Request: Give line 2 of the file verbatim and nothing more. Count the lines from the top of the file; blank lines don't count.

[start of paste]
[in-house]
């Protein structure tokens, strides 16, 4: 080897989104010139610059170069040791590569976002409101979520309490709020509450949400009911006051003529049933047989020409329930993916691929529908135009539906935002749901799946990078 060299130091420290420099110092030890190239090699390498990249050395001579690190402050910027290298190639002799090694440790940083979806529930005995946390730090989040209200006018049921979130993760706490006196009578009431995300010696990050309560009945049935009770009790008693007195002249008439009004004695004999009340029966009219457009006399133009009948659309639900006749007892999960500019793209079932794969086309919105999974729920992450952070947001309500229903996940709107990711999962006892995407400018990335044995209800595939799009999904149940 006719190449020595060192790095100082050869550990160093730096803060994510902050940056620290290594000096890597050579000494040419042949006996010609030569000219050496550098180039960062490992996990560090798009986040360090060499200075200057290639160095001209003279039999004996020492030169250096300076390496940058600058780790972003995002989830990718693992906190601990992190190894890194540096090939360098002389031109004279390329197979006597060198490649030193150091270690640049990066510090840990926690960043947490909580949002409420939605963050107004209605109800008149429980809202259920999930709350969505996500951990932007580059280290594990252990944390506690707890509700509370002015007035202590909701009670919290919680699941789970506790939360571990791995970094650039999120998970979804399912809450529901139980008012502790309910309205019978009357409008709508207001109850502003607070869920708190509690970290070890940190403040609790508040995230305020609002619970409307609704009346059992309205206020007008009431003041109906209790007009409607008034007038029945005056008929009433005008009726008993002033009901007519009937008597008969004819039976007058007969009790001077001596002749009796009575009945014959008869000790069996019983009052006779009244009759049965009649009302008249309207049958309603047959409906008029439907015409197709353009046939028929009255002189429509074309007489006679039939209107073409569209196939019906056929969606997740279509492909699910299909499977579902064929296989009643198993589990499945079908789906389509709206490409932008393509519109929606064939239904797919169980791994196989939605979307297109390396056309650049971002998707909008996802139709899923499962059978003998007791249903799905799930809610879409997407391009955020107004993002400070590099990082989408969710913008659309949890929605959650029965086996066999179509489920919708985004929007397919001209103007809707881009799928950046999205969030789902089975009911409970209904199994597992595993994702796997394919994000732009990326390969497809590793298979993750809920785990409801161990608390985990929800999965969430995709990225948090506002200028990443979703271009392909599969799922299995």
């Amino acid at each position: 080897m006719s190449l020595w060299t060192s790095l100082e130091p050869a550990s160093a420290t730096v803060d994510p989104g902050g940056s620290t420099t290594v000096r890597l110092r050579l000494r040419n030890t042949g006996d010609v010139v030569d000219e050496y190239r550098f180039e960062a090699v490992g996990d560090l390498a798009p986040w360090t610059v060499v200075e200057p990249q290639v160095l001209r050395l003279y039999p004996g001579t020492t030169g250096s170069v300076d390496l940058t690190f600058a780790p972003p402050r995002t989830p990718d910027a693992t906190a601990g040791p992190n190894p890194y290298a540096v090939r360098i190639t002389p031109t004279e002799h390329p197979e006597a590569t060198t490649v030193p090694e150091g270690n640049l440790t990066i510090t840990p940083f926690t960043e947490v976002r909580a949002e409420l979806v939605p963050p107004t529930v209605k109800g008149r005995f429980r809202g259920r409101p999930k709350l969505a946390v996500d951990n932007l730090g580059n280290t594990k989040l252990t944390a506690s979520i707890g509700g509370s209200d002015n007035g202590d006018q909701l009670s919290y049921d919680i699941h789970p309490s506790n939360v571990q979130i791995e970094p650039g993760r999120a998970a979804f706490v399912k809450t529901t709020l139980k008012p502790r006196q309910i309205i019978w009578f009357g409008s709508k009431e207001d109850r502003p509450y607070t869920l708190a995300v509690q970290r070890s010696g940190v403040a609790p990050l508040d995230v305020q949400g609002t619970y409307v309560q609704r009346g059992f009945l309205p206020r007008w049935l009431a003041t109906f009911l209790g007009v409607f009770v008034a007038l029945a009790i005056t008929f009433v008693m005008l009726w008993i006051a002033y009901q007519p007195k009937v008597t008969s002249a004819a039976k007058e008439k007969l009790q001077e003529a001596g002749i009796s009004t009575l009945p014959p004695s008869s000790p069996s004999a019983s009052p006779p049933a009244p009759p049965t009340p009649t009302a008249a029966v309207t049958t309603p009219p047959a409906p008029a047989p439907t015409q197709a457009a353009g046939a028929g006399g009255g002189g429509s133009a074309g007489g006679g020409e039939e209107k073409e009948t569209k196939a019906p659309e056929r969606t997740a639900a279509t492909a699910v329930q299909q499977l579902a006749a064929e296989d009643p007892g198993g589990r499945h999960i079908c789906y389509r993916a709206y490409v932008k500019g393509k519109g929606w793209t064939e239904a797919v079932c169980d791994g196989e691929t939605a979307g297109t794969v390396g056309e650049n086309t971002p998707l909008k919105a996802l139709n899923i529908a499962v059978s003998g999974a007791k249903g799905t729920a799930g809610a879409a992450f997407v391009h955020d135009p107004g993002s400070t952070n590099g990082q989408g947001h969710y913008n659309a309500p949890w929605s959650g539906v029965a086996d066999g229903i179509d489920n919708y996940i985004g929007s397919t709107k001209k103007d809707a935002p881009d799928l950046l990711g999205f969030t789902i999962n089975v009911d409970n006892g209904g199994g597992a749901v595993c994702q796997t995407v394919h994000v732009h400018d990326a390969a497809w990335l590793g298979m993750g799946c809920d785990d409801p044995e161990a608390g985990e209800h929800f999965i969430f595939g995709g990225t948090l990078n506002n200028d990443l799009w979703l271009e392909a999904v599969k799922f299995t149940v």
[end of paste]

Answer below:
């Protein structure tokens, strides 16, 4: 080897989104010139610059170069040791590569976002409101979520309490709020509450949400009911006051003529049933047989020409329930993916691929529908135009539906935002749901799946990078 060299130091420290420099110092030890190239090699390498990249050395001579690190402050910027290298190639002799090694440790940083979806529930005995946390730090989040209200006018049921979130993760706490006196009578009431995300010696990050309560009945049935009770009790008693007195002249008439009004004695004999009340029966009219457009006399133009009948659309639900006749007892999960500019793209079932794969086309919105999974729920992450952070947001309500229903996940709107990711999962006892995407400018990335044995209800595939799009999904149940 006719190449020595060192790095100082050869550990160093730096803060994510902050940056620290290594000096890597050579000494040419042949006996010609030569000219050496550098180039960062490992996990560090798009986040360090060499200075200057290639160095001209003279039999004996020492030169250096300076390496940058600058780790972003995002989830990718693992906190601990992190190894890194540096090939360098002389031109004279390329197979006597060198490649030193150091270690640049990066510090840990926690960043947490909580949002409420939605963050107004209605109800008149429980809202259920999930709350969505996500951990932007580059280290594990252990944390506690707890509700509370002015007035202590909701009670919290919680699941789970506790939360571990791995970094650039999120998970979804399912809450529901139980008012502790309910309205019978009357409008709508207001109850502003607070869920708190509690970290070890940190403040609790508040995230305020609002619970409307609704009346059992309205206020007008009431003041109906209790007009409607008034007038029945005056008929009433005008009726008993002033009901007519009937008597008969004819039976007058007969009790001077001596002749009796009575009945014959008869000790069996019983009052006779009244009759049965009649009302008249309207049958309603047959409906008029439907015409197709353009046939028929009255002189429509074309007489006679039939209107073409569209196939019906056929969606997740279509492909699910299909499977579902064929296989009643198993589990499945079908789906389509709206490409932008393509519109929606064939239904797919169980791994196989939605979307297109390396056309650049971002998707909008996802139709899923499962059978003998007791249903799905799930809610879409997407391009955020107004993002400070590099990082989408969710913008659309949890929605959650029965086996066999179509489920919708985004929007397919001209103007809707881009799928950046999205969030789902089975009911409970209904199994597992595993994702796997394919994000732009990326390969497809590793298979993750809920785990409801161990608390985990929800999965969430995709990225948090506002200028990443979703271009392909599969799922299995």